Scottish minister George Matheson was born today in Glasgow in 1842. He entered the university there at fifteen, and during his time there his already-poor eyesight deteriorated to the point of blindness. Undeterred, he continued his studies with the help of his sisters and was awarded several academic honors. His first degree was in philosophy, followed by one in divinity, after which he was licensed to preach in the Church of Scotland.
Over the next several years he became a renowned preacher, adding to his fame when the first of his several books was published in 1874. He continued to write books and articles on theology and comparative religions even after his retirement in 1899, until his death from a stroke in 1906.
He published only one book of poetry, Sacred Songs (1890), though he did not include his most well-known hymn until the third edition in 1904. He considered O Love that wilt not let me go to be a special case as it was written with an ease that he never experienced again. Most of the poems in Sacred Songs are not suited to be hymns, but a few of them have also appeared in hymnals, such as this one.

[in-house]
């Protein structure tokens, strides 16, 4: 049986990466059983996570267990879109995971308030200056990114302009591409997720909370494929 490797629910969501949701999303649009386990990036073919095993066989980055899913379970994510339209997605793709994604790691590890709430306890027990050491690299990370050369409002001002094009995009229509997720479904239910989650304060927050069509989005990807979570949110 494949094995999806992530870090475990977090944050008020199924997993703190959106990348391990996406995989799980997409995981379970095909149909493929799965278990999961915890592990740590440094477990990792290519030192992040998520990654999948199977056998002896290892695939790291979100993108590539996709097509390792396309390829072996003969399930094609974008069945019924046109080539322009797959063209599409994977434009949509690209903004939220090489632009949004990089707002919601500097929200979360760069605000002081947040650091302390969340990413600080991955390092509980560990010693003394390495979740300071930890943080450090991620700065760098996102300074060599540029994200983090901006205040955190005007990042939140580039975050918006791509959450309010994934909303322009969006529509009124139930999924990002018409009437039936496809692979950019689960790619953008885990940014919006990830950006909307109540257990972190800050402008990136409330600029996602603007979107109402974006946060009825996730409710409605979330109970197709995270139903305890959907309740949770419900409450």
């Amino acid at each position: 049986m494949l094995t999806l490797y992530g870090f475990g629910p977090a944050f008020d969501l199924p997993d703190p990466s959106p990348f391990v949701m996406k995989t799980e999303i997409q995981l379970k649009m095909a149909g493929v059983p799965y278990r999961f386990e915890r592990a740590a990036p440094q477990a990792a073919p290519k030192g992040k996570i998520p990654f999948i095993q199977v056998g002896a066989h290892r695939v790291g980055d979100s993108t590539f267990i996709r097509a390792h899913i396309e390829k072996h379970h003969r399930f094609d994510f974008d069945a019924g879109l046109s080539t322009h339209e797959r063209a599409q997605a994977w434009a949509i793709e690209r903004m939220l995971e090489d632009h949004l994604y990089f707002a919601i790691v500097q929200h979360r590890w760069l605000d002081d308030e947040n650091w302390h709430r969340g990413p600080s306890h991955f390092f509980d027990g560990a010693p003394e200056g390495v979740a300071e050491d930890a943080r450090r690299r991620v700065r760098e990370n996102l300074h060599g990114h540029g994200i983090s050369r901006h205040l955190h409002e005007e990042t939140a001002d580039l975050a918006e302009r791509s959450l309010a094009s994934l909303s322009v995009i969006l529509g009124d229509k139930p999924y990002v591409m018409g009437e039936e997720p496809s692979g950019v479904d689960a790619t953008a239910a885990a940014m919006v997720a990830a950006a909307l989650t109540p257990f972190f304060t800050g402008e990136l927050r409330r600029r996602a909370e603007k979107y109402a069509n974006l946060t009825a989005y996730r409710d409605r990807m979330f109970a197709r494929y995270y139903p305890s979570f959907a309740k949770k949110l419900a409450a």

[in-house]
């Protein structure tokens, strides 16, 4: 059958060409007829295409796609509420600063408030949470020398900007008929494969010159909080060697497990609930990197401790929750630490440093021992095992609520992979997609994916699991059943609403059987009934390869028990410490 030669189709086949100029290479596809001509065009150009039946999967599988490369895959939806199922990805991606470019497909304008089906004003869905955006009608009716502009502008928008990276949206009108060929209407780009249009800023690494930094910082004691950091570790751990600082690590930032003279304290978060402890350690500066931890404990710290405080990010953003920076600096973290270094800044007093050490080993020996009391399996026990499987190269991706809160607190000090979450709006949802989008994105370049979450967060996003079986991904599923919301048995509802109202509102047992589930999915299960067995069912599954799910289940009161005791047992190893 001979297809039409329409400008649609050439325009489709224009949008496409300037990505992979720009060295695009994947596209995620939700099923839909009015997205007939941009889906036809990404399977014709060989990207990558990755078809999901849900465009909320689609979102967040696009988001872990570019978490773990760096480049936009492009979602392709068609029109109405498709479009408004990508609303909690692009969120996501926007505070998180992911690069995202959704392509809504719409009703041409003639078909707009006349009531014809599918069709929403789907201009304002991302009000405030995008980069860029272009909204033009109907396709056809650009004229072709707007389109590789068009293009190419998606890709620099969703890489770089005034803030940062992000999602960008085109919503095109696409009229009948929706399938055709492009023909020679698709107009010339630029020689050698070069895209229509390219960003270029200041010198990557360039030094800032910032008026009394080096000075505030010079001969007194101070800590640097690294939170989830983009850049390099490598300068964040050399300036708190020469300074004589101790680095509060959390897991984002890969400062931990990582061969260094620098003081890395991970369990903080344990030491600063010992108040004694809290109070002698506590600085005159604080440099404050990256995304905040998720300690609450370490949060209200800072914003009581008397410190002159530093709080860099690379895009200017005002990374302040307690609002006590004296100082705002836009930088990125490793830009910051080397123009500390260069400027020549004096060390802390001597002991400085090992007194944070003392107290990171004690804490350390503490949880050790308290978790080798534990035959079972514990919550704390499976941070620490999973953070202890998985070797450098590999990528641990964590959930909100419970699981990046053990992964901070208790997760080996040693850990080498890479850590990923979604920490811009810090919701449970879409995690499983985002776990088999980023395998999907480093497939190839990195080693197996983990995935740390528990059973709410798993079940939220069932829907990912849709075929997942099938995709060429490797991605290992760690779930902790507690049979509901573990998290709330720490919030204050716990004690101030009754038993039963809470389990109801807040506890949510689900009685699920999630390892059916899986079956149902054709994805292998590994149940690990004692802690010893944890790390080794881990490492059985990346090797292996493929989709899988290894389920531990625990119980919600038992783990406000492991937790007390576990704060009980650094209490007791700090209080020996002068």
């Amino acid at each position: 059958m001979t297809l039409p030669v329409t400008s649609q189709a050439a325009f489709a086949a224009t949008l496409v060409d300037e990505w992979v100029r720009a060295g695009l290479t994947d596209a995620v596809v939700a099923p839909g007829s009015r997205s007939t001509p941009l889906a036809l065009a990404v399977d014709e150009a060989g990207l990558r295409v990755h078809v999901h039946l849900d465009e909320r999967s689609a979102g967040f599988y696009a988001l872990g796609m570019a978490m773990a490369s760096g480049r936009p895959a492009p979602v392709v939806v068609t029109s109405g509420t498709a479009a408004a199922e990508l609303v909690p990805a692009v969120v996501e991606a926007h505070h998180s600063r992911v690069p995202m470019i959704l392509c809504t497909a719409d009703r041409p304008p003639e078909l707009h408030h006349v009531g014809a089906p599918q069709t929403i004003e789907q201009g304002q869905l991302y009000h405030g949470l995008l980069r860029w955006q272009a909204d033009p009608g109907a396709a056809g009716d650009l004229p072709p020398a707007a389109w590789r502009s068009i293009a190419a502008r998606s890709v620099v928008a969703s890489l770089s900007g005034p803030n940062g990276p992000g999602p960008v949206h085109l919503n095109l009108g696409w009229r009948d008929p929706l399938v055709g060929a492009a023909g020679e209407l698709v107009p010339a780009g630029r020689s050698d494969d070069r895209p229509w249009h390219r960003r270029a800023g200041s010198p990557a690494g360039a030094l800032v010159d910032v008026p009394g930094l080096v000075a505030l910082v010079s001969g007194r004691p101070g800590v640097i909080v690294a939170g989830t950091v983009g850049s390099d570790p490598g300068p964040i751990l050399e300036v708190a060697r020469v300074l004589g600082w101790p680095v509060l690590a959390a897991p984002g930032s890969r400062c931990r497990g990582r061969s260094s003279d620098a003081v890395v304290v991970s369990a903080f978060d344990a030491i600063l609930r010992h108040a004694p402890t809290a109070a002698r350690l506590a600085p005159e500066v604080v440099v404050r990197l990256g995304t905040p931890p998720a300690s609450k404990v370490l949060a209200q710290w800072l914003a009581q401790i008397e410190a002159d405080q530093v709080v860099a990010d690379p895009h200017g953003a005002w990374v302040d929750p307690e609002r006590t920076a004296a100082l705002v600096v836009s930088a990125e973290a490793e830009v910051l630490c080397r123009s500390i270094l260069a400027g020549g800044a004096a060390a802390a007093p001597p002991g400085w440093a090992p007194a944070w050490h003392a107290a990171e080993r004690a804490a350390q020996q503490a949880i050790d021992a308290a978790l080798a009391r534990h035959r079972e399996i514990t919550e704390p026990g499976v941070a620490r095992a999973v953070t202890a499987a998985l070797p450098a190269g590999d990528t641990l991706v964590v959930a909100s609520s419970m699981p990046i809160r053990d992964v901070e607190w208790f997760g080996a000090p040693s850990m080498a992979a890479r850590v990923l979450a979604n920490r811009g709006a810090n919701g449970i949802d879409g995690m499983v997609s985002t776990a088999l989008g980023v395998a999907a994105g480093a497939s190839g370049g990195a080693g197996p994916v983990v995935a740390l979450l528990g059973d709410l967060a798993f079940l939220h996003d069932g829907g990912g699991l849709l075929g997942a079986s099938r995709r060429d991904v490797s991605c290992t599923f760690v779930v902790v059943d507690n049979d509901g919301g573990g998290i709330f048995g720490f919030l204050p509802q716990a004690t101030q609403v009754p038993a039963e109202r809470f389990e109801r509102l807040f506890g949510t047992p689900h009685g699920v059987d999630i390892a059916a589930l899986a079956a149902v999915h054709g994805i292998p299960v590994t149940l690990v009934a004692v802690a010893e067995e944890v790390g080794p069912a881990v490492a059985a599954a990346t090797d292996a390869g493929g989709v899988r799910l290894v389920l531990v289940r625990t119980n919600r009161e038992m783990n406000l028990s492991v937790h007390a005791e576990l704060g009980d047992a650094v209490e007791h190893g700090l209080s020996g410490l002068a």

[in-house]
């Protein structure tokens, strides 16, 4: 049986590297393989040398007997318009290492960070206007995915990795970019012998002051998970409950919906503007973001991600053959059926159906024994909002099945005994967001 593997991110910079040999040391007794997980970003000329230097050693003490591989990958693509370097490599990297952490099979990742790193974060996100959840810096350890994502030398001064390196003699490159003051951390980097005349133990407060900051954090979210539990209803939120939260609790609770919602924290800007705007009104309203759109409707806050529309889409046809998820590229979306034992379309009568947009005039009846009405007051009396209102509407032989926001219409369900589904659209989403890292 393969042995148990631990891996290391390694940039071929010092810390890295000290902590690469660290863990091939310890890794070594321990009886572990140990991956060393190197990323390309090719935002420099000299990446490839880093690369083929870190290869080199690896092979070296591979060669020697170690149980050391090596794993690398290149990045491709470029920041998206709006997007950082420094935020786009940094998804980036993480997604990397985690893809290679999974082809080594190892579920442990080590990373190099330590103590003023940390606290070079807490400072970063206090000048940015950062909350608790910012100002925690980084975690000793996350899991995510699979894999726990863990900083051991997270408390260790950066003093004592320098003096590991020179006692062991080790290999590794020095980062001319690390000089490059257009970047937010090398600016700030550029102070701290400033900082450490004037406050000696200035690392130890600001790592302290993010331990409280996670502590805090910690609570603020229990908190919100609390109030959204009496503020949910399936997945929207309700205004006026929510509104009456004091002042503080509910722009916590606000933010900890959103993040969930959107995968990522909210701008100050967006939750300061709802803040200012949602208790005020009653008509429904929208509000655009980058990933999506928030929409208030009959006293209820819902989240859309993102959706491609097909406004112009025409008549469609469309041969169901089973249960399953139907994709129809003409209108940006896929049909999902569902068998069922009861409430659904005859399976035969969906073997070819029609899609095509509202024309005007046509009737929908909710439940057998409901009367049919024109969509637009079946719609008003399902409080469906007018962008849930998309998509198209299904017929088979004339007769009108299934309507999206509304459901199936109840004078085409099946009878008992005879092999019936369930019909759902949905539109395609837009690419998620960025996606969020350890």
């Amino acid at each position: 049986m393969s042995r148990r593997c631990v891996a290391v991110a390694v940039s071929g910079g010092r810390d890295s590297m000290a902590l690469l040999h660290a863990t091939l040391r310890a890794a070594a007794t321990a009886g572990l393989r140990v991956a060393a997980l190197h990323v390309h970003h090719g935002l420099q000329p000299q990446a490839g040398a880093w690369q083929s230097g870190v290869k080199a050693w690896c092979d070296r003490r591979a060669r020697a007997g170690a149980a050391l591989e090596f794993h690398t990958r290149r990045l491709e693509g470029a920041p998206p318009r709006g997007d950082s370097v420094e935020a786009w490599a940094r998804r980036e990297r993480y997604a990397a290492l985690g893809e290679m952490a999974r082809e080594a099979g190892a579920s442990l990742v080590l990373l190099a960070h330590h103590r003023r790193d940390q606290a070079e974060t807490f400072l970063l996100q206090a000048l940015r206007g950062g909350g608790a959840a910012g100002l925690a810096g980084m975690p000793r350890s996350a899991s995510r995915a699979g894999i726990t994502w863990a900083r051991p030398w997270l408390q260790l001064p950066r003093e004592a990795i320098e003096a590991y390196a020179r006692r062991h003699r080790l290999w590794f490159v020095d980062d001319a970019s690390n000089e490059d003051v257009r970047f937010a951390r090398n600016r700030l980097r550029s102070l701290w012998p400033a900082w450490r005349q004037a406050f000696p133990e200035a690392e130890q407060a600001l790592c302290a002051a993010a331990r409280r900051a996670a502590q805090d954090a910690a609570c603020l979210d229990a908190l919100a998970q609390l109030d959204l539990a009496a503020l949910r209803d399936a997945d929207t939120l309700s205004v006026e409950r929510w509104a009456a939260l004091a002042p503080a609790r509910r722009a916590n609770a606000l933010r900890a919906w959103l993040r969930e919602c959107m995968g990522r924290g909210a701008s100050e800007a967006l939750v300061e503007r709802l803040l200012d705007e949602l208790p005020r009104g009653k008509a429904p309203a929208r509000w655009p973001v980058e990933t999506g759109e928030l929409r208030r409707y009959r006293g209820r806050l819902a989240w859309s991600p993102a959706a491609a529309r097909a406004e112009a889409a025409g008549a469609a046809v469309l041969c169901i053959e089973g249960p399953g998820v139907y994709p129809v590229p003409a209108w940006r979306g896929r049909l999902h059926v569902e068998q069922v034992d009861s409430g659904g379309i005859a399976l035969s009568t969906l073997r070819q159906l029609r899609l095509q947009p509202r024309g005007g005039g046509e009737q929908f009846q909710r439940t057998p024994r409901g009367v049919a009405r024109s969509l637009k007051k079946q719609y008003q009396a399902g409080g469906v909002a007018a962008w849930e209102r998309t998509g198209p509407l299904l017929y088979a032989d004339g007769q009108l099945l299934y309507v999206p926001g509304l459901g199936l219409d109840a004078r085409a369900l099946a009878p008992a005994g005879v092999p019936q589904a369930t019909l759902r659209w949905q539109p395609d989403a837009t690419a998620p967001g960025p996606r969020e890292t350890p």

Jesus, Fountain of my days,
Wellspring of my heart's delight.
Brightness of my morning rays,
Solace of my hours of night,
Loving thee I shall arise
To the hope of cloudless skies.
As thy presence on the deep
Calmed the pulses of the sea,
And the waters sank to sleep
In the rest of seeing thee,
So my restless, troubled will
Heard the mandate, "Peace, be still!"
Now thy will and mine are one,
Heart in heart and hand in hand;
All the clouds and all the sun,
All the ships have reached the land;
And thy love has said to me,
"No more night!" and "No more sea!"
George Matheson, 1890; alt.
Tune: RATISBON (126.96.36.199.7.7.)
Leipzig Choralbuch, 1816;
harm. William Henry Havergal, 1861
P.S. - In many churches today, the Gospel lesson was the story of the woman at the well (John 4:4-41), which brings to mind this hymn from a few years ago.
Two Years Ago: George Matheson
One Year Ago: George Job Elvey
Another Birthday Today: Emma Ashford